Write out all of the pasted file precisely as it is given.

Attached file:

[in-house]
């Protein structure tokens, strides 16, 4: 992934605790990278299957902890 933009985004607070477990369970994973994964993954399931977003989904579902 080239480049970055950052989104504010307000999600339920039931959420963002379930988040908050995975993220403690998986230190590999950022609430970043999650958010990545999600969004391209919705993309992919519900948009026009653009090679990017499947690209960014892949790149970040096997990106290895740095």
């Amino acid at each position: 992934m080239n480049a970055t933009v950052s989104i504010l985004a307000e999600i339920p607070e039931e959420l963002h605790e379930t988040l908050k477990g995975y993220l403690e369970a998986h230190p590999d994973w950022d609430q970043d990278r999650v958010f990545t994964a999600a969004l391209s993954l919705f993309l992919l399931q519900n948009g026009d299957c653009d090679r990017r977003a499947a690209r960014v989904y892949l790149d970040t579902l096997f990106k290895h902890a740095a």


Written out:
[in-house]
């Protein structure tokens, strides 16, 4: 992934605790990278299957902890 933009985004607070477990369970994973994964993954399931977003989904579902 080239480049970055950052989104504010307000999600339920039931959420963002379930988040908050995975993220403690998986230190590999950022609430970043999650958010990545999600969004391209919705993309992919519900948009026009653009090679990017499947690209960014892949790149970040096997990106290895740095």
């Amino acid at each position: 992934m080239n480049a970055t933009v950052s989104i504010l985004a307000e999600i339920p607070e039931e959420l963002h605790e379930t988040l908050k477990g995975y993220l403690e369970a998986h230190p590999d994973w950022d609430q970043d990278r999650v958010f990545t994964a999600a969004l391209s993954l919705f993309l992919l399931q519900n948009g026009d299957c653009d090679r990017r977003a499947a690209r960014v989904y892949l790149d970040t579902l096997f990106k290895h902890a740095a």